Behind the scenes with Nike Chosen and demodern
Cologne-based collective demodern is granted creative licence to produce the highly acclaimed Chosen Series site for sportswear giant Nike
The world of extreme sport prides itself on a high-octane image that is characterised by a certain uncompromising attitude to life. The subcultures that exist around surfing, skating and snowboarding share a similar identity and outlook towards design. This in many ways is exemplified when an established sportswear manufacturer like Nike applies itself to these more niche pursuits and must communicate its message in a suitable way. For a project like its recent Chosen Series website, this involved harnessing the creative talents of an independent agency that understood the target market. “When Nike approached us and introduced us to the concept we were crazy about it and dove into it right away,” explains demodern’s UX designer, Jonas Wüllner. “The collaboration was superb; you meet so many likeminded people who love their job. Creating a concept for online communication almost becomes a breeze.”
Chosen Series, for the uninitiated, is a snowboarding tour open to amateur riders only, which offers them the chance to showcase their skills alongside professionals. The official site would provide a hub for entry information, tour schedules and multimedia content from the series. This month we find out how demodern became involved in the project and also how much freedom they were granted to realise such a high-profile brief…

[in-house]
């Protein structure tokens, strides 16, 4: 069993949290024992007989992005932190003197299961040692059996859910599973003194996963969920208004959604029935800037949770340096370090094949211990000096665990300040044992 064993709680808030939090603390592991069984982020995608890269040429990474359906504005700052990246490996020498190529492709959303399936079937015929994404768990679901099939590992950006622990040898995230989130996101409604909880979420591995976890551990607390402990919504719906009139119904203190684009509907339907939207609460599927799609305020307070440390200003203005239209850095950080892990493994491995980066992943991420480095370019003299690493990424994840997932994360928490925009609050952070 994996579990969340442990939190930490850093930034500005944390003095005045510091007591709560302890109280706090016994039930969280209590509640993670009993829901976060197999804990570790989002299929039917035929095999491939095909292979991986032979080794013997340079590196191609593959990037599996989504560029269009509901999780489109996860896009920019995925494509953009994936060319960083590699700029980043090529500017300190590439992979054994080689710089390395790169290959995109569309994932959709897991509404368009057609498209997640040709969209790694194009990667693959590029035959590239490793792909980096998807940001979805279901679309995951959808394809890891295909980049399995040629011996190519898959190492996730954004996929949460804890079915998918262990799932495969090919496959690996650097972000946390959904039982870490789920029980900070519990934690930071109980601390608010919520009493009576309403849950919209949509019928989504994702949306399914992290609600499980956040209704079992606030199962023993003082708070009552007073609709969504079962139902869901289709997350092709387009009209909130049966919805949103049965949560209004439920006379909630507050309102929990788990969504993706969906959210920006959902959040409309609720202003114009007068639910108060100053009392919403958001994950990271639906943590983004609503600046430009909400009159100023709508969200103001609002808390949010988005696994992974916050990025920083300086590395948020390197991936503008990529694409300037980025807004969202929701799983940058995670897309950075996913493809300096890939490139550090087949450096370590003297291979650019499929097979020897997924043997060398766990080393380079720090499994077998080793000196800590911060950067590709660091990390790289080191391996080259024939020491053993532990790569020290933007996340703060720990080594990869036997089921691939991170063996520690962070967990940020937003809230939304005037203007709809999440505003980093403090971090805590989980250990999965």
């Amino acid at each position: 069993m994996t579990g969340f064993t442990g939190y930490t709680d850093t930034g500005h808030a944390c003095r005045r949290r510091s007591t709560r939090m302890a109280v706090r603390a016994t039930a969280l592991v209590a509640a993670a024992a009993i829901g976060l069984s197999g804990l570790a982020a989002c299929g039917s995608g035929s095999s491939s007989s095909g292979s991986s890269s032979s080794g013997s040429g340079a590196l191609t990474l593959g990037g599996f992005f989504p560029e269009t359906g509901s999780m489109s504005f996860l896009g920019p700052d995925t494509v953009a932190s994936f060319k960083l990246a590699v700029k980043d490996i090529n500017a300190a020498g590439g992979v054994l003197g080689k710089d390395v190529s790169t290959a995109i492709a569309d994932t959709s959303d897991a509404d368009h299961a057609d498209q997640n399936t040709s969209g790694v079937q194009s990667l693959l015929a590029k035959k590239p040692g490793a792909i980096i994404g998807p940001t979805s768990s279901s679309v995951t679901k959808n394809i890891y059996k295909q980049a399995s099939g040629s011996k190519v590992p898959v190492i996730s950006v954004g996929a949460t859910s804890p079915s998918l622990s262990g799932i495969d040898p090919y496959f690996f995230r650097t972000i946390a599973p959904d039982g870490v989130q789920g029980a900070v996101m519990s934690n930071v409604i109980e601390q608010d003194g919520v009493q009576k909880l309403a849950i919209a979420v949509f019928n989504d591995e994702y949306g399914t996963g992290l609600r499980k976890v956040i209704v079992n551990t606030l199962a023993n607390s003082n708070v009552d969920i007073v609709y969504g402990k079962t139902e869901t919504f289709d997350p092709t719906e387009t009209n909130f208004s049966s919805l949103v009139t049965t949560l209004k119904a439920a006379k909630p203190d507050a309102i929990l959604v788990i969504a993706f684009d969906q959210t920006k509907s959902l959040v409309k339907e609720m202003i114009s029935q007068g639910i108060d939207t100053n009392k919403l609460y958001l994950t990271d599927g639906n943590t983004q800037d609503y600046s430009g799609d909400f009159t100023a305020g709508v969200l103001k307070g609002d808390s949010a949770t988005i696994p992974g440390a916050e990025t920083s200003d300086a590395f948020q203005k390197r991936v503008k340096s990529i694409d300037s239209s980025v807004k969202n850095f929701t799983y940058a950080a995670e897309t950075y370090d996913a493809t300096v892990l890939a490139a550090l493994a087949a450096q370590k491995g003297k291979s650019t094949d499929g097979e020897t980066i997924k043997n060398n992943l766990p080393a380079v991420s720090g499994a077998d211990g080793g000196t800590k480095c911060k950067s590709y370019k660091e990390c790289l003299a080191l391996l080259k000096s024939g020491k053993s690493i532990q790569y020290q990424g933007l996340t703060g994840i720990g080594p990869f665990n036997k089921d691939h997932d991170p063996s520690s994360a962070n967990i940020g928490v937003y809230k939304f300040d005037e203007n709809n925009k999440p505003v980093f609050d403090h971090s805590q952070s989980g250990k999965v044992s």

L-R: Jonas Wullner – UX Designer, Rob Gurski – Designer, Daniel Schroermeyer – Art director
Jonas: “First I watched some snowboarding videos and did scribbles of snowboard jumps. Drawing allows me to think and I visualised the whole digital hub of the contest in my mind. Thinking about us telling the tale of a chosen one, it became clear pretty soon, that we would have to put the riders into the focus on this website. They are our stars – pros and ams at eye level. And the plan of the tour is at the same time the navigation of the page, so the single pages are arranged accordingly. Matching the tour navigation, the event pages also are positioned in a row next to one another, while the superordinate content stands for itself. There were no alternative interaction concepts in this project; we just knew right away that we had found the right solution. Luckily Nike agreed.”
Rob: “Basically there are still a lot of our initial considerations visible on the page. At the beginning there were relatively few assets already in place, which we replaced with sketches. At the same time we realised how well that new look fit the general appearance, so we abstained from using the 3D graphics.”
Daniel: “You could say that we were optimistic while we did the first web layouts. The amount of imagery and text varied, and we realised we would have to aim for a large-scale but hugely flexible and modular layout.” decision, because we later optimised the design for Facebook and mobile devices.”